Reagan's top economist upbeat. Sprinkel sees growth rebound, further decline in interest rates
Despite the economy's recent disappointing performance, President Reagan's top economist remains confident a rebound is just around the corner. Many private economists agree a rebound from the current lackluster growth pace is likely, but there is disagreement over how strong the growth spurt will be.Skip to next paragraph
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``The prospects clearly point to further significant economic expansion. Lower oil prices, lower inflation prospects, lower interest rates, higher equity prices are all positive factors for the outlook for '86 and subsequent periods,'' said Beryl Sprinkel, chairman of the President's Council of Economic Advisers.
But those bright prospects have been obscured by a flurry of disappointing economic statistics. In February, new home sales dropped and orders for manufactured goods fell. March unemployment was down a bit from the previous month but was still a high 7.2 percent. And auto sales crumbled in March to a 7 million monthly rate, far below the sales pace in January and February.
``Recent economic readings are disappointing,'' Merrill Lynch chief economist Donald Straszheim says.
Presidential economist Sprinkel is undisturbed by the spate of disappointing numbers. ``Our confidence about our initial forecast has risen since it was made several months back,'' Dr. Sprinkel said in a speech Thursday at the US Chamber of Commerce. One reason for his confidence is that Sprinkel expects further reductions in interest rates ``in days ahead.''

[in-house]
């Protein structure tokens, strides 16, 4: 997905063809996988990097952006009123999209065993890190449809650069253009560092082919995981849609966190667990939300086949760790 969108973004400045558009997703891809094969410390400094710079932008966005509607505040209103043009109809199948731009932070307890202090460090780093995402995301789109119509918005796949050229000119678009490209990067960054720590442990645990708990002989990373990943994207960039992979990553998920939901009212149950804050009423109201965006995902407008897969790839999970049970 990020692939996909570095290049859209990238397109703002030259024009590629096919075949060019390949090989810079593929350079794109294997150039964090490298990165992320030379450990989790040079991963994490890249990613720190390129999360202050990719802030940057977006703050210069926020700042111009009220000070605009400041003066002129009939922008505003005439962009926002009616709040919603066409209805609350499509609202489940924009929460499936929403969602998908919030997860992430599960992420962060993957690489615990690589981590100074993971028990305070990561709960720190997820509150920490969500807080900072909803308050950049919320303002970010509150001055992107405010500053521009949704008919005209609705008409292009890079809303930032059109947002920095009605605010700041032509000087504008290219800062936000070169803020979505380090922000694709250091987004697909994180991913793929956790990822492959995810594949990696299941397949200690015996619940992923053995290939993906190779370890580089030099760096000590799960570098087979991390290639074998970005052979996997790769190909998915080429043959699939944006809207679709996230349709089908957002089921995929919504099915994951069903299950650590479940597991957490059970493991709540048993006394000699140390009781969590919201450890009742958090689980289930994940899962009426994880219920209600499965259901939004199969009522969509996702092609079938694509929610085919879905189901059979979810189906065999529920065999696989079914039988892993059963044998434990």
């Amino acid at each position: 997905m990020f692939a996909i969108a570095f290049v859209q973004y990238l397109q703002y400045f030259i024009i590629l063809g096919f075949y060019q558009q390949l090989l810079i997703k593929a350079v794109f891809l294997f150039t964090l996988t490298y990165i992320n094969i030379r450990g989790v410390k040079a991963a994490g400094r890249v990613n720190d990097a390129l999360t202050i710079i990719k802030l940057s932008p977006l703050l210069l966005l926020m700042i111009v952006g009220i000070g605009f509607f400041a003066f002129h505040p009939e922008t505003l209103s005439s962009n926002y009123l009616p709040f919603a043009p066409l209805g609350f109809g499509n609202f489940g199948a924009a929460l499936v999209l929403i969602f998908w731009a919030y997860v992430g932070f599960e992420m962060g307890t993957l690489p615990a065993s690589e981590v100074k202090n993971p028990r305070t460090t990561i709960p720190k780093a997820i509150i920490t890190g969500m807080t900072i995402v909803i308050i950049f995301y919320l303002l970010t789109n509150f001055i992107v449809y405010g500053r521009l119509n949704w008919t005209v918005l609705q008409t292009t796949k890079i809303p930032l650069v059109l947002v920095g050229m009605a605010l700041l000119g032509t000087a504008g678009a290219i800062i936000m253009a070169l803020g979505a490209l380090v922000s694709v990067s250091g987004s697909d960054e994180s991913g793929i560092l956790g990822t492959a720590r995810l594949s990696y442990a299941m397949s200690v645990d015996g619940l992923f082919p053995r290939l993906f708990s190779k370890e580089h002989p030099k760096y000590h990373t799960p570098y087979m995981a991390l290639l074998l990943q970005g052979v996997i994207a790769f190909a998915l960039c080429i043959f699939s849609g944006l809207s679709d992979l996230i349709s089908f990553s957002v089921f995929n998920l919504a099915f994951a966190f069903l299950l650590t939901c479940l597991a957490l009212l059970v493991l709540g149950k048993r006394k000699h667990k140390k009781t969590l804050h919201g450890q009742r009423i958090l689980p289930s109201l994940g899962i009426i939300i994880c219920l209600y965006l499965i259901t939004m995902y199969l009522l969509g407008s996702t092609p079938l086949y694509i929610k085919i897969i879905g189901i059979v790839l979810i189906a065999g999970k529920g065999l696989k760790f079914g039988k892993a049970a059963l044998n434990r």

In its budget for fiscal 1987 the adminstration predicted inflation-adjusted economic growth of 3.4 percent in 1986 vs. 2.2 percent last year. Growth of around 3 percent is needed to keep the number of jobless workers from rising.
Sprinkel's optimism is not universally shared.
Jerry Jasinowski, chief economist of the National Association of Manufacturers, sees a weak first half with the economy growing at a sluggish 2 percent pace. Activity will pick up in the second half, but for the year as a whole the economy will grow only a sluggish 2.4 percent, he says.
Despite lower oil prices the US is not entering ``a golden new era,'' Mr. Jasinowski says. Growth in 1986 will be limited by a variety of factors, he says, including ``the buildup in consumer debt, falling activity in oil and farm states, (and ) the fiscal restraint associated with deficit reduction,'' he argues.
Sprinkel sees some clouds on the horizon. He predicts the 1986 trade deficit will be ``not too much different'' from the record deficit set in 1985. The slow progress is because the effects of the dollar's fall will be felt only with a lag.
The President's chief economic adviser, who grew up on a farm, admits the farm sector will see ``only modest improvement'' in its serious problems.
And until it becomes clear where the oil market will stabilize, ``it's hard to get a handle on the damage to the nation's energy producers,'' he said.
Other forecasters see an even brighter outlook than Sprinkel. Richard Rahn, chief economist at the US Chamber of Commerce, predicts growth of 3.5 percent for the year.
``What you are going to find is a speedup of each additional quarter through the year,'' he says, with red-hot growth in the final quarter of ``well over 7 percent.''